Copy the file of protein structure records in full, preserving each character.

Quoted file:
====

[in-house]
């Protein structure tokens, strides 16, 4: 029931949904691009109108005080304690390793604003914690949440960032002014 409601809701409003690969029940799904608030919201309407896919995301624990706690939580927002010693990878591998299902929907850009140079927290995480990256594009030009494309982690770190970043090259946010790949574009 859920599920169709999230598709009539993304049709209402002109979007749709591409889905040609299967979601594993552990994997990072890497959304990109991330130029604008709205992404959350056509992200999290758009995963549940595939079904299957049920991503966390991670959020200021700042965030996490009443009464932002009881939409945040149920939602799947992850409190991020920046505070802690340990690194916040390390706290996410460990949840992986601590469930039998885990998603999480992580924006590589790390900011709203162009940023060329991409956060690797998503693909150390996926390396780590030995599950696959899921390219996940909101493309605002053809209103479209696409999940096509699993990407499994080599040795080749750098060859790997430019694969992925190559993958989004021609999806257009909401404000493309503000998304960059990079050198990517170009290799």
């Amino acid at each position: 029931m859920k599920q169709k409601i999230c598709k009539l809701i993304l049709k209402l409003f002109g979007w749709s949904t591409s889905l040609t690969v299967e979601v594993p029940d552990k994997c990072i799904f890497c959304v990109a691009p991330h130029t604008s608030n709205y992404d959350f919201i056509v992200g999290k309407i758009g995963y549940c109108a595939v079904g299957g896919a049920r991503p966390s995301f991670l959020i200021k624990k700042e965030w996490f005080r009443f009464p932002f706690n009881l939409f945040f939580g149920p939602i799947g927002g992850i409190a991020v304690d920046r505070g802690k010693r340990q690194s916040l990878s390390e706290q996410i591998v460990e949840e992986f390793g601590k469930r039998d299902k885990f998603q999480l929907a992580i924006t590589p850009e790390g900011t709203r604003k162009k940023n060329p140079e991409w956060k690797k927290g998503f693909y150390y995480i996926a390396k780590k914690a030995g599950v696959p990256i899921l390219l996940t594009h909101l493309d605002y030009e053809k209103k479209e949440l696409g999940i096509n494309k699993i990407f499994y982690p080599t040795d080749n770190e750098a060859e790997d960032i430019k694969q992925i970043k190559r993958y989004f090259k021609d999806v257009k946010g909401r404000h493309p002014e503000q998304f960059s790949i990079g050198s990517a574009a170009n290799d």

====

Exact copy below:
[in-house]
């Protein structure tokens, strides 16, 4: 029931949904691009109108005080304690390793604003914690949440960032002014 409601809701409003690969029940799904608030919201309407896919995301624990706690939580927002010693990878591998299902929907850009140079927290995480990256594009030009494309982690770190970043090259946010790949574009 859920599920169709999230598709009539993304049709209402002109979007749709591409889905040609299967979601594993552990994997990072890497959304990109991330130029604008709205992404959350056509992200999290758009995963549940595939079904299957049920991503966390991670959020200021700042965030996490009443009464932002009881939409945040149920939602799947992850409190991020920046505070802690340990690194916040390390706290996410460990949840992986601590469930039998885990998603999480992580924006590589790390900011709203162009940023060329991409956060690797998503693909150390996926390396780590030995599950696959899921390219996940909101493309605002053809209103479209696409999940096509699993990407499994080599040795080749750098060859790997430019694969992925190559993958989004021609999806257009909401404000493309503000998304960059990079050198990517170009290799």
């Amino acid at each position: 029931m859920k599920q169709k409601i999230c598709k009539l809701i993304l049709k209402l409003f002109g979007w749709s949904t591409s889905l040609t690969v299967e979601v594993p029940d552990k994997c990072i799904f890497c959304v990109a691009p991330h130029t604008s608030n709205y992404d959350f919201i056509v992200g999290k309407i758009g995963y549940c109108a595939v079904g299957g896919a049920r991503p966390s995301f991670l959020i200021k624990k700042e965030w996490f005080r009443f009464p932002f706690n009881l939409f945040f939580g149920p939602i799947g927002g992850i409190a991020v304690d920046r505070g802690k010693r340990q690194s916040l990878s390390e706290q996410i591998v460990e949840e992986f390793g601590k469930r039998d299902k885990f998603q999480l929907a992580i924006t590589p850009e790390g900011t709203r604003k162009k940023n060329p140079e991409w956060k690797k927290g998503f693909y150390y995480i996926a390396k780590k914690a030995g599950v696959p990256i899921l390219l996940t594009h909101l493309d605002y030009e053809k209103k479209e949440l696409g999940i096509n494309k699993i990407f499994y982690p080599t040795d080749n770190e750098a060859e790997d960032i430019k694969q992925i970043k190559r993958y989004f090259k021609d999806v257009k946010g909401r404000h493309p002014e503000q998304f960059s790949i990079g050198s990517a574009a170009n290799d």